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Statement Announcing an Expanded Federal Program To Combat Drug Abuse

March 11, 1970

IN RECENT MONTHS, there have been stories about two heroin addicts that starkly illustrated the ominous nature of the narcotics problem. Like many addicts, one of them not only used the drug, but sold it. Their stories were, in fact, different from those of other drug addicts in only one major aspect: each was only 12 years old.

One boy is now being treated for addiction at a clinic. The other died from an overdose of heroin.

Drug addiction among school-age youth is increasing at an alarming rate. Although funds for drug education and training have grown six-fold between fiscal 1969 and fiscal 1971, the situation calls for much greater effort. Today, I announce a greatly expanded Federal program to fight this growing problem.

The major points of the new effort are:

--a $3.5 million program operated by the Office of Education to train school personnel, particularly teachers, in the fundamentals of drug

abuse education;

--creation of a National Clearinghouse for Drug Abuse Information and Education, giving the public one central office to contact;

--publication of a book in which, for the first time, all of the concerned Federal departments and agencies have pooled their knowledge of the national drug problem;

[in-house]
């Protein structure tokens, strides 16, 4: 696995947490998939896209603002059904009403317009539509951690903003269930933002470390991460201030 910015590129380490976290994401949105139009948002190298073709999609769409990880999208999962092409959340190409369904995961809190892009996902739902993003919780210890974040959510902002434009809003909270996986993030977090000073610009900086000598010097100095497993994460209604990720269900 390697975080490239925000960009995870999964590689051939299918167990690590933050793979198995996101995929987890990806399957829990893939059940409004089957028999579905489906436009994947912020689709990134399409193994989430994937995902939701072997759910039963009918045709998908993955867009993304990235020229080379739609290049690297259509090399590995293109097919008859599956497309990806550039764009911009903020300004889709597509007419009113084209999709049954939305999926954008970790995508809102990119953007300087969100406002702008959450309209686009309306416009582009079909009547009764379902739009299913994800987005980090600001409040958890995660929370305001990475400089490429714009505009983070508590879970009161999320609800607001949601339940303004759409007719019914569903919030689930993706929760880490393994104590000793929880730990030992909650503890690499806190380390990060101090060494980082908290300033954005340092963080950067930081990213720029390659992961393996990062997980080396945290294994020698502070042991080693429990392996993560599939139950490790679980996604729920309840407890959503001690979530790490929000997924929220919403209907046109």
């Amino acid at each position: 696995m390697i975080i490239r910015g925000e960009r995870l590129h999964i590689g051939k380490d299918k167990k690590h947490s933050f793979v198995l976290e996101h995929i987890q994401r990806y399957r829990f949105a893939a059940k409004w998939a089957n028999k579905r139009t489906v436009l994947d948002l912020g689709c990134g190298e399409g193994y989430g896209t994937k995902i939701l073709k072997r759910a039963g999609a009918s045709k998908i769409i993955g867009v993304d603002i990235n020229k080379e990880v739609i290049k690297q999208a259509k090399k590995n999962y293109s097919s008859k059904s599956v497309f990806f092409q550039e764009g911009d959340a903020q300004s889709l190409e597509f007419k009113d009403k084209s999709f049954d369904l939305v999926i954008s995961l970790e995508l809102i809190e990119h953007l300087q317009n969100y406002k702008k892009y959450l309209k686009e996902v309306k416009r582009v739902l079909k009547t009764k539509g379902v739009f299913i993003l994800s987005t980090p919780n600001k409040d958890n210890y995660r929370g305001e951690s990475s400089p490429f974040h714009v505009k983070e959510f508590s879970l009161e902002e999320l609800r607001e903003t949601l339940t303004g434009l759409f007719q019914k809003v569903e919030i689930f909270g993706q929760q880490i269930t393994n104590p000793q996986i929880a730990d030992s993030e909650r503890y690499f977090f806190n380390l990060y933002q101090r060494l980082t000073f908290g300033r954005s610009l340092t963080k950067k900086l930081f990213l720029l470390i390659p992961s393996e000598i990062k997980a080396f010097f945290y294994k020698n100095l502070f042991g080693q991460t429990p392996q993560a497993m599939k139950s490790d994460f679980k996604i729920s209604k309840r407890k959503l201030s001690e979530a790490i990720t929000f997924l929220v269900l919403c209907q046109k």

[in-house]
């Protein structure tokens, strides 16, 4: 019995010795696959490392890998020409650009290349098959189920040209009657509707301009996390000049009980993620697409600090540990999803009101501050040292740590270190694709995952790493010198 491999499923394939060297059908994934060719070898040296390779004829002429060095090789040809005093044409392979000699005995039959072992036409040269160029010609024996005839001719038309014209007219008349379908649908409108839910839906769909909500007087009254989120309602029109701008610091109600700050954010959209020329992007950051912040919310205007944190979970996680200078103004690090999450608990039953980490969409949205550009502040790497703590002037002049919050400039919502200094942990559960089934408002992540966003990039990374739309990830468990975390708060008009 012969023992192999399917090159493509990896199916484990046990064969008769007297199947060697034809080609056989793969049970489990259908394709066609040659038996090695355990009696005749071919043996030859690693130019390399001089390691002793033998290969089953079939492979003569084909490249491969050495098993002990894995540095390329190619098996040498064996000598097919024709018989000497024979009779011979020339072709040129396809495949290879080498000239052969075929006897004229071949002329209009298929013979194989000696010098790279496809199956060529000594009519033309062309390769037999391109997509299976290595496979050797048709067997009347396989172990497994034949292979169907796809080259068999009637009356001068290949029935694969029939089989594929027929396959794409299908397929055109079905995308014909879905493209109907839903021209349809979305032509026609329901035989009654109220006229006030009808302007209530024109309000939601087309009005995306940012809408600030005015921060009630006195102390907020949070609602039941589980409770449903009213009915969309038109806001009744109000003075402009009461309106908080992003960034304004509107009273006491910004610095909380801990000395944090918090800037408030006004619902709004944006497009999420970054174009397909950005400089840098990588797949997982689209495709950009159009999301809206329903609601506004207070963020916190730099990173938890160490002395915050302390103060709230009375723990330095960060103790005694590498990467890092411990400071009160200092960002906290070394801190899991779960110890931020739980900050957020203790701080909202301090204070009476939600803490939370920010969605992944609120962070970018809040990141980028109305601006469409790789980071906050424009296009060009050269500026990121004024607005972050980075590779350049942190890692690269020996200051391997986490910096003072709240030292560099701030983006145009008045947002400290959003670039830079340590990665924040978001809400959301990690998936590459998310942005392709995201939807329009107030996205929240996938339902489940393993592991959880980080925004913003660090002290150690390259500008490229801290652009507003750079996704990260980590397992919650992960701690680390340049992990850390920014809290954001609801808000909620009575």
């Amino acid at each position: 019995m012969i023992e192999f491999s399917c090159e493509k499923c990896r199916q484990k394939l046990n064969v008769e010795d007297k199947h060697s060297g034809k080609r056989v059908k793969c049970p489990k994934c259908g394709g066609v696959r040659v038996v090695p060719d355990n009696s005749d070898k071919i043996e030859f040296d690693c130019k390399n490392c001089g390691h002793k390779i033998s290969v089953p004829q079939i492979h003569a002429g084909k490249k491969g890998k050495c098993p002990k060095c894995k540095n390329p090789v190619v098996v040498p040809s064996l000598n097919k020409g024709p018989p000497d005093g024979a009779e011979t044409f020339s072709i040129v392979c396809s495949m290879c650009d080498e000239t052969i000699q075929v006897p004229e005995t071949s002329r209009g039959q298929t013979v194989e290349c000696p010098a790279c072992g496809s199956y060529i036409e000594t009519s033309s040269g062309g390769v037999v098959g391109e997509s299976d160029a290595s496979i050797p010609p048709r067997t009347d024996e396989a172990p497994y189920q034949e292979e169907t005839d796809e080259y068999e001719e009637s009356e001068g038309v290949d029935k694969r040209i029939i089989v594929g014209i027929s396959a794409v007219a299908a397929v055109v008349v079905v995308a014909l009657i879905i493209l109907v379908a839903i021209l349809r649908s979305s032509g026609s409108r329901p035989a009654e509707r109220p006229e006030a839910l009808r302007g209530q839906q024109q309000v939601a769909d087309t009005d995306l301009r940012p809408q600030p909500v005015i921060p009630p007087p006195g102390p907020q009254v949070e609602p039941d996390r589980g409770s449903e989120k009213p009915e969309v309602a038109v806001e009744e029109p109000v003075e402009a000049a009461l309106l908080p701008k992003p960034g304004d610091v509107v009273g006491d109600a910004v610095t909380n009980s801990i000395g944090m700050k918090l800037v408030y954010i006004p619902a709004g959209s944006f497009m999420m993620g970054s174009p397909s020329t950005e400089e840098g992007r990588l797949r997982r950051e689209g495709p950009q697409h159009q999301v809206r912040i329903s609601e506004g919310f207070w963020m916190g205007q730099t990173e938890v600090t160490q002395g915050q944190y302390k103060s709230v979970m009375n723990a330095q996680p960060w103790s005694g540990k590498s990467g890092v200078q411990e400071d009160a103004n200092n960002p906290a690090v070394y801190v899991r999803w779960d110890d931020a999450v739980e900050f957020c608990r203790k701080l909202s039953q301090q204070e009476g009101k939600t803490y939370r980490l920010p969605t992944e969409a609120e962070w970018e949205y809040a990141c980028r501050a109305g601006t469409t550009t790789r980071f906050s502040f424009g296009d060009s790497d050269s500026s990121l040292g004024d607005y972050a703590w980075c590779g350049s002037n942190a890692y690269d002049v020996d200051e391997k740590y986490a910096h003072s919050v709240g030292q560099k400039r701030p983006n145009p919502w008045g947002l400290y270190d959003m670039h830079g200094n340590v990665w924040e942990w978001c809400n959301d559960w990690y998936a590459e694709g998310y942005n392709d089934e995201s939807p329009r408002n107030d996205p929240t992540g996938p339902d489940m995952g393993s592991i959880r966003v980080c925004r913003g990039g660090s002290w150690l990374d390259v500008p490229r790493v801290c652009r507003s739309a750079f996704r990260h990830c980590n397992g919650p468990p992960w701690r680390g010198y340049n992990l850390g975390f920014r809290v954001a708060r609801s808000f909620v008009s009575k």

--modification of a program of the Law Enforcement Assistance Administration to allow large cities to apply for funds to be used for drug education, as well as for law enforcement programs;

--development by the Advertising Council of an expanded public service campaign on drug abuse in cooperation with the media and the Federal Government;

--close cooperation of the administration with concerned citizens' organizations.

Closely related to these projects is this administration's decision to more than double the amount of money that will be spent this fiscal year on research into the effects of marihuana on man.

One of the great tragedies of the past decade has been that our schools, where our children should learn about the wonder of life, have often been the places where they learn the livings--and sometimes actual--death of drug abuse. There is no priority higher in this administration than to see that children--and the public-learn the facts about drugs in the right way and for the right purpose through education.

Note: A drug abuse program fact sheet released by the White House on March 11, 1970, is printed in the Weekly Compilation of Presidential Documents (vol. 6, p. 351).

On the same day the White House released the transcript of a news briefing on the expanded program by Charles B. Wilkinson, Special Consultant to the President; John E. Ingersoll, Director, Bureau of Narcotics and Dangerous Drugs, Department of Justice; and Dr. James E. Allen, Jr., Commissioner of Education, and Dr. Stanley F. Yolles, Director, National Institute of Mental Health, both of the Department of Health, Education, and Welfare.

Richard Nixon, Statement Announcing an Expanded Federal Program To Combat Drug Abuse Online by Gerhard Peters and John T. Woolley, The American Presidency Project

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